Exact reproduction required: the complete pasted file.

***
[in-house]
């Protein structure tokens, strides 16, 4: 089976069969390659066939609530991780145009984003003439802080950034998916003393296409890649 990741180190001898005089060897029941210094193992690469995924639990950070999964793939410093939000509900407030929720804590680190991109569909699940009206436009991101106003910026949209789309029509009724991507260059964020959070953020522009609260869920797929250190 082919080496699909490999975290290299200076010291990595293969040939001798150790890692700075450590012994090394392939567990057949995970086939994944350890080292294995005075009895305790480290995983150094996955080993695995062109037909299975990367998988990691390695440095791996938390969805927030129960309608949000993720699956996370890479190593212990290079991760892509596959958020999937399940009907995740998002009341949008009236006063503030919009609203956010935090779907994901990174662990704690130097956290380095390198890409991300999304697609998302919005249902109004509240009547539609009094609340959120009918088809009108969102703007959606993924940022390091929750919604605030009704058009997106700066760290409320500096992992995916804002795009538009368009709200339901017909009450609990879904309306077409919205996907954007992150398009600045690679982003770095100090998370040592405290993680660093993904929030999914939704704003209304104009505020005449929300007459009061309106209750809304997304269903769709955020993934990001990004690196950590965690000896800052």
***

[in-house]
């Protein structure tokens, strides 16, 4: 089976069969390659066939609530991780145009984003003439802080950034998916003393296409890649 990741180190001898005089060897029941210094193992690469995924639990950070999964793939410093939000509900407030929720804590680190991109569909699940009206436009991101106003910026949209789309029509009724991507260059964020959070953020522009609260869920797929250190 082919080496699909490999975290290299200076010291990595293969040939001798150790890692700075450590012994090394392939567990057949995970086939994944350890080292294995005075009895305790480290995983150094996955080993695995062109037909299975990367998988990691390695440095791996938390969805927030129960309608949000993720699956996370890479190593212990290079991760892509596959958020999937399940009907995740998002009341949008009236006063503030919009609203956010935090779907994901990174662990704690130097956290380095390198890409991300999304697609998302919005249902109004509240009547539609009094609340959120009918088809009108969102703007959606993924940022390091929750919604605030009704058009997106700066760290409320500096992992995916804002795009538009368009709200339901017909009450609990879904309306077409919205996907954007992150398009600045690679982003770095100090998370040592405290993680660093993904929030999914939704704003209304104009505020005449929300007459009061309106209750809304997304269903769709955020993934990001990004690196950590965690000896800052």